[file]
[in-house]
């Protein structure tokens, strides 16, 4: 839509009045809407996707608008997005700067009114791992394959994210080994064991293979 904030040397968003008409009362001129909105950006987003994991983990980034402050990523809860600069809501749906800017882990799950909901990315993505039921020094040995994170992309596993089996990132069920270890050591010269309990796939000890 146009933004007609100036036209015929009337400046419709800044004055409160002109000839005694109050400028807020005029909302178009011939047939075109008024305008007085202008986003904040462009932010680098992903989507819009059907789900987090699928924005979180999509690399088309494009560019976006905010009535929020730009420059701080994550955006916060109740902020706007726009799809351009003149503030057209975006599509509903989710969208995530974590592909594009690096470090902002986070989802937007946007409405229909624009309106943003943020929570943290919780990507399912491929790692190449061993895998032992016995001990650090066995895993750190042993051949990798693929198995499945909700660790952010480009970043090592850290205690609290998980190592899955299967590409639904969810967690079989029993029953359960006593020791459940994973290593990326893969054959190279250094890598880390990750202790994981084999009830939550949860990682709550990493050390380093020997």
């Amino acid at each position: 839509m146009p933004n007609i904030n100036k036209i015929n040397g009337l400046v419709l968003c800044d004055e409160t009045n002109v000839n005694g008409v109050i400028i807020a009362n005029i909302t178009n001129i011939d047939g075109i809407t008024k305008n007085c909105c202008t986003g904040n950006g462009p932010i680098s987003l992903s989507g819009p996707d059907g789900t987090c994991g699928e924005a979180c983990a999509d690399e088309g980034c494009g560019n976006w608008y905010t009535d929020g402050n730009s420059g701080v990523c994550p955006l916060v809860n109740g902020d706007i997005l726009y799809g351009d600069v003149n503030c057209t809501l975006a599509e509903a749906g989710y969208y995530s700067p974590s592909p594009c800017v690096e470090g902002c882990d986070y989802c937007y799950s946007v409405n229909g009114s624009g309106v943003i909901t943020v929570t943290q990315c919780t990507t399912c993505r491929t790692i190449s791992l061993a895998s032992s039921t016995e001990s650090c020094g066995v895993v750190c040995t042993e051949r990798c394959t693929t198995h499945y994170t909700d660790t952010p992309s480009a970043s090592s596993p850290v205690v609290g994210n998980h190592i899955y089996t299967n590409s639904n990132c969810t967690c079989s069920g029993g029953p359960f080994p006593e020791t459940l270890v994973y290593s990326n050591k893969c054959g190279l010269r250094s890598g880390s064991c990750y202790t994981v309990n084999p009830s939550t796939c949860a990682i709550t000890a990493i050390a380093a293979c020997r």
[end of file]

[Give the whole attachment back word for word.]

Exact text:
[in-house]
């Protein structure tokens, strides 16, 4: 839509009045809407996707608008997005700067009114791992394959994210080994064991293979 904030040397968003008409009362001129909105950006987003994991983990980034402050990523809860600069809501749906800017882990799950909901990315993505039921020094040995994170992309596993089996990132069920270890050591010269309990796939000890 146009933004007609100036036209015929009337400046419709800044004055409160002109000839005694109050400028807020005029909302178009011939047939075109008024305008007085202008986003904040462009932010680098992903989507819009059907789900987090699928924005979180999509690399088309494009560019976006905010009535929020730009420059701080994550955006916060109740902020706007726009799809351009003149503030057209975006599509509903989710969208995530974590592909594009690096470090902002986070989802937007946007409405229909624009309106943003943020929570943290919780990507399912491929790692190449061993895998032992016995001990650090066995895993750190042993051949990798693929198995499945909700660790952010480009970043090592850290205690609290998980190592899955299967590409639904969810967690079989029993029953359960006593020791459940994973290593990326893969054959190279250094890598880390990750202790994981084999009830939550949860990682709550990493050390380093020997």
């Amino acid at each position: 839509m146009p933004n007609i904030n100036k036209i015929n040397g009337l400046v419709l968003c800044d004055e409160t009045n002109v000839n005694g008409v109050i400028i807020a009362n005029i909302t178009n001129i011939d047939g075109i809407t008024k305008n007085c909105c202008t986003g904040n950006g462009p932010i680098s987003l992903s989507g819009p996707d059907g789900t987090c994991g699928e924005a979180c983990a999509d690399e088309g980034c494009g560019n976006w608008y905010t009535d929020g402050n730009s420059g701080v990523c994550p955006l916060v809860n109740g902020d706007i997005l726009y799809g351009d600069v003149n503030c057209t809501l975006a599509e509903a749906g989710y969208y995530s700067p974590s592909p594009c800017v690096e470090g902002c882990d986070y989802c937007y799950s946007v409405n229909g009114s624009g309106v943003i909901t943020v929570t943290q990315c919780t990507t399912c993505r491929t790692i190449s791992l061993a895998s032992s039921t016995e001990s650090c020094g066995v895993v750190c040995t042993e051949r990798c394959t693929t198995h499945y994170t909700d660790t952010p992309s480009a970043s090592s596993p850290v205690v609290g994210n998980h190592i899955y089996t299967n590409s639904n990132c969810t967690c079989s069920g029993g029953p359960f080994p006593e020791t459940l270890v994973y290593s990326n050591k893969c054959g190279l010269r250094s890598g880390s064991c990750y202790t994981v309990n084999p009830s939550t796939c949860a990682i709550t000890a990493i050390a380093a293979c020997r």